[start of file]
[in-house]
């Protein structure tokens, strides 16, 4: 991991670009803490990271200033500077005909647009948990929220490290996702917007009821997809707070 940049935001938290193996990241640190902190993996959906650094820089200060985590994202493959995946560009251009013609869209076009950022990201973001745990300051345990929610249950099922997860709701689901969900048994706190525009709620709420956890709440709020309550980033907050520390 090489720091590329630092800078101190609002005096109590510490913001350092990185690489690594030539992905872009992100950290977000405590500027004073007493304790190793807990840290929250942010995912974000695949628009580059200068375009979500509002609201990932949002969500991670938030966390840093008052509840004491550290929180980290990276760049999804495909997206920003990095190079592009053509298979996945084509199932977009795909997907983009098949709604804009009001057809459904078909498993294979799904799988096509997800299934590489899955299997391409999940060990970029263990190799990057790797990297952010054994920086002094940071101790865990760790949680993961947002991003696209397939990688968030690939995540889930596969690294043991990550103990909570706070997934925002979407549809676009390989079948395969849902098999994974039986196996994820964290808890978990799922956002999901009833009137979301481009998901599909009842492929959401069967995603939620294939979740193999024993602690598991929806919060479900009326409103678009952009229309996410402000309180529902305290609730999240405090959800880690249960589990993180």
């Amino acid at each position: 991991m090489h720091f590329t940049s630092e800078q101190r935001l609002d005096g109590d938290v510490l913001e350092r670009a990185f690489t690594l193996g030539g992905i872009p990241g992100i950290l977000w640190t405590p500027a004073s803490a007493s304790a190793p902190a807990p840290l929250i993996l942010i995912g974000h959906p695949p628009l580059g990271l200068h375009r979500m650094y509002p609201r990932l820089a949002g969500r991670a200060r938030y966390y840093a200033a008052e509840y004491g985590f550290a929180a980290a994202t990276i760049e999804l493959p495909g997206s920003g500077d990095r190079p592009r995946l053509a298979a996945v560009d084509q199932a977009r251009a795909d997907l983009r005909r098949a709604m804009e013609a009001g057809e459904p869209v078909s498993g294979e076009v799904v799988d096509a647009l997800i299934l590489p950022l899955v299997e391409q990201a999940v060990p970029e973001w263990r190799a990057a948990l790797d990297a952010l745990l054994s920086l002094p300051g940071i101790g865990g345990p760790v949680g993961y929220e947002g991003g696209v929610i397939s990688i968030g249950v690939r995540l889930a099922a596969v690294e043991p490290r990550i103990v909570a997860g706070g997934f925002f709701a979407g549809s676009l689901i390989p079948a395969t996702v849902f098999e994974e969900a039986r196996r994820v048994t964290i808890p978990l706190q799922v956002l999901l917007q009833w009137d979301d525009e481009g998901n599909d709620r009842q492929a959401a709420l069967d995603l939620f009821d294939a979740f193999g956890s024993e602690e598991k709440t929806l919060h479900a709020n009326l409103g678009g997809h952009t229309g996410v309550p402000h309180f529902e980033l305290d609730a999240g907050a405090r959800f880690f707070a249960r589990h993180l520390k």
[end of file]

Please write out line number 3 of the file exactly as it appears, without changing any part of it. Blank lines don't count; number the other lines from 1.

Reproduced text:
């Amino acid at each position: 991991m090489h720091f590329t940049s630092e800078q101190r935001l609002d005096g109590d938290v510490l913001e350092r670009a990185f690489t690594l193996g030539g992905i872009p990241g992100i950290l977000w640190t405590p500027a004073s803490a007493s304790a190793p902190a807990p840290l929250i993996l942010i995912g974000h959906p695949p628009l580059g990271l200068h375009r979500m650094y509002p609201r990932l820089a949002g969500r991670a200060r938030y966390y840093a200033a008052e509840y004491g985590f550290a929180a980290a994202t990276i760049e999804l493959p495909g997206s920003g500077d990095r190079p592009r995946l053509a298979a996945v560009d084509q199932a977009r251009a795909d997907l983009r005909r098949a709604m804009e013609a009001g057809e459904p869209v078909s498993g294979e076009v799904v799988d096509a647009l997800i299934l590489p950022l899955v299997e391409q990201a999940v060990p970029e973001w263990r190799a990057a948990l790797d990297a952010l745990l054994s920086l002094p300051g940071i101790g865990g345990p760790v949680g993961y929220e947002g991003g696209v929610i397939s990688i968030g249950v690939r995540l889930a099922a596969v690294e043991p490290r990550i103990v909570a997860g706070g997934f925002f709701a979407g549809s676009l689901i390989p079948a395969t996702v849902f098999e994974e969900a039986r196996r994820v048994t964290i808890p978990l706190q799922v956002l999901l917007q009833w009137d979301d525009e481009g998901n599909d709620r009842q492929a959401a709420l069967d995603l939620f009821d294939a979740f193999g956890s024993e602690e598991k709440t929806l919060h479900a709020n009326l409103g678009g997809h952009t229309g996410v309550p402000h309180f529902e980033l305290d609730a999240g907050a405090r959800f880690f707070a249960r589990h993180l520390k």